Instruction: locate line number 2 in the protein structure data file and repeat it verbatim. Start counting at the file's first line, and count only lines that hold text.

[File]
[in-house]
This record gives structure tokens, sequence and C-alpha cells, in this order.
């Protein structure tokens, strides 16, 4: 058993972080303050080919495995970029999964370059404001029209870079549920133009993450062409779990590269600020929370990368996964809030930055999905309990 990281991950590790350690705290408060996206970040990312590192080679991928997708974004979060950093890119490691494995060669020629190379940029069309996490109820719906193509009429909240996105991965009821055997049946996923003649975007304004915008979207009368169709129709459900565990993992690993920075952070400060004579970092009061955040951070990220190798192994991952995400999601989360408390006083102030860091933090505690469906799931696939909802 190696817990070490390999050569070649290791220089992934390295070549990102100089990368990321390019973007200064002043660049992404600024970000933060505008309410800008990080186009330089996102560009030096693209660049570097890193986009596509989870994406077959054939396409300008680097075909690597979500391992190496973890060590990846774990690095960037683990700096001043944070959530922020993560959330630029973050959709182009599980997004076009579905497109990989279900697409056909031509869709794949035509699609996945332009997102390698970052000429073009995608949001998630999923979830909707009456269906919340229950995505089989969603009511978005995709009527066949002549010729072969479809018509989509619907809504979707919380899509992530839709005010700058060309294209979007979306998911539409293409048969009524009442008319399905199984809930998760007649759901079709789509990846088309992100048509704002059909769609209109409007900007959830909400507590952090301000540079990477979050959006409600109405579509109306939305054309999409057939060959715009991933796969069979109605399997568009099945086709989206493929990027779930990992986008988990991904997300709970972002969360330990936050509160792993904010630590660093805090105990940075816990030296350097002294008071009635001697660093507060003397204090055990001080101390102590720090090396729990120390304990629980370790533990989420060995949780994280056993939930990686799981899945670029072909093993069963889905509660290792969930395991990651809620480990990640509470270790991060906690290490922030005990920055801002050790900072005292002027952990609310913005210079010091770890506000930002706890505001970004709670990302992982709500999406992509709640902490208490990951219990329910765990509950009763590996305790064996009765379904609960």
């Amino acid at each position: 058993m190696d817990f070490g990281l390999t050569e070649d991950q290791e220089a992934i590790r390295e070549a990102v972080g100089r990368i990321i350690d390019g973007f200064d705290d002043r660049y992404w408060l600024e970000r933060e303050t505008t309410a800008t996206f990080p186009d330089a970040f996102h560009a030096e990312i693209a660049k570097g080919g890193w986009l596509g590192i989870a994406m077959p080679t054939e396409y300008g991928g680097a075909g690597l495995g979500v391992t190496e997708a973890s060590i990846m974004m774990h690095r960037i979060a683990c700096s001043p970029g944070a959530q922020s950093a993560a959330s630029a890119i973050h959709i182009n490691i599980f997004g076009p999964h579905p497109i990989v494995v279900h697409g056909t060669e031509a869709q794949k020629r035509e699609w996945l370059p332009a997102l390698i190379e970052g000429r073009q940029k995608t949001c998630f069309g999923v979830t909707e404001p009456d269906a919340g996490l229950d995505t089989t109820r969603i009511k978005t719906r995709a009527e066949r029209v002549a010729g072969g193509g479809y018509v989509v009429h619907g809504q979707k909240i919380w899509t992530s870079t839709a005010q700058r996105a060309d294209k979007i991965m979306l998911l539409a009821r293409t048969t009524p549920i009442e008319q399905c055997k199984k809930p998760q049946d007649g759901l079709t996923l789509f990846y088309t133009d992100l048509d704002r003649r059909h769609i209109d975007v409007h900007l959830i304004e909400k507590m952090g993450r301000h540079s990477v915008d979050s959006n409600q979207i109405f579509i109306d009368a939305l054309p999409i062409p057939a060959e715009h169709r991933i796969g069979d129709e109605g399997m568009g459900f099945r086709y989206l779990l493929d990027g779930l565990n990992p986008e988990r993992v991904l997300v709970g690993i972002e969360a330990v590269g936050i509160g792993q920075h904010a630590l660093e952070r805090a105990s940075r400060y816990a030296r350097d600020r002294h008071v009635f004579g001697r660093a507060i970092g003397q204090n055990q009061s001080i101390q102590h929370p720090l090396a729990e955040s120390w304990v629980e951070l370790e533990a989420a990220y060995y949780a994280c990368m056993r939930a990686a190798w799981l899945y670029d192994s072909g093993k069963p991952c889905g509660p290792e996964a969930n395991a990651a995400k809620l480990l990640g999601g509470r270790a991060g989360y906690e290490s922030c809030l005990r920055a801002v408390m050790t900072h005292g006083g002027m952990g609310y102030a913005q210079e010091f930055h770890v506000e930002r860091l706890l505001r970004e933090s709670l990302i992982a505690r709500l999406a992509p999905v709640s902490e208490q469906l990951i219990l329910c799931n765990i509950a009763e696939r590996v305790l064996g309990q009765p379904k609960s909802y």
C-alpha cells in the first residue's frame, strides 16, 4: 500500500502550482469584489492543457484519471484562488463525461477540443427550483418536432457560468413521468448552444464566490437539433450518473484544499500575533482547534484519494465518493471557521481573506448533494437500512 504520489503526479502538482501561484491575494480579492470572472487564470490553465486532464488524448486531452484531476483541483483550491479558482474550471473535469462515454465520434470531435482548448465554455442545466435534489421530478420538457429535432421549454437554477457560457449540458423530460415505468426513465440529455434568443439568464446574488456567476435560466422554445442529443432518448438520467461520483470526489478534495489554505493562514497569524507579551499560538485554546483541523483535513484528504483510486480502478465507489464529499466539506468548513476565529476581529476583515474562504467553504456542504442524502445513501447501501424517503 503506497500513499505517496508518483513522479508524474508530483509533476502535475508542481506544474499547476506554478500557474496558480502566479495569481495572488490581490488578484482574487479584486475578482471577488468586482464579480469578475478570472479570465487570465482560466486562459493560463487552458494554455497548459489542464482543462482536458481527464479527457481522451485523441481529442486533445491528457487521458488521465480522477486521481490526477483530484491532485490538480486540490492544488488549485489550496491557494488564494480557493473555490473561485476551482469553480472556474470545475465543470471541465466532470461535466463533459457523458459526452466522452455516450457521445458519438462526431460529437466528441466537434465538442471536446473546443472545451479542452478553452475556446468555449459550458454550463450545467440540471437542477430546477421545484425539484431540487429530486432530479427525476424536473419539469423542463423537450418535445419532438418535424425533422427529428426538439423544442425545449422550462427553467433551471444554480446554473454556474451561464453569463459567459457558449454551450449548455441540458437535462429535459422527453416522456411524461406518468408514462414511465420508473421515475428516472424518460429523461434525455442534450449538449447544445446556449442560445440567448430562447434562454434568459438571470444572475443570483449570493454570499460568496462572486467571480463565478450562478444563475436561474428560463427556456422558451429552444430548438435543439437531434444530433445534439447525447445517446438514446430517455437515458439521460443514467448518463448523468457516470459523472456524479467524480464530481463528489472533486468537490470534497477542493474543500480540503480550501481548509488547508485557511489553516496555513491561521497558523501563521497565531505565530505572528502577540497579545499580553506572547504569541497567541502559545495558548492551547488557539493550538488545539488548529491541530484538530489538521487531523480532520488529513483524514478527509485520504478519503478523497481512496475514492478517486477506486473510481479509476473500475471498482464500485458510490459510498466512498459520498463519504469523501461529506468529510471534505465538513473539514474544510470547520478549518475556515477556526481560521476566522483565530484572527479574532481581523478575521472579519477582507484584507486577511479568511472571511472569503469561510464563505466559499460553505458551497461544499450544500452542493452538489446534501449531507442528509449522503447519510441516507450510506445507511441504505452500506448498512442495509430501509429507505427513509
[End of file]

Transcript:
This record gives structure tokens, sequence and C-alpha cells, in this order.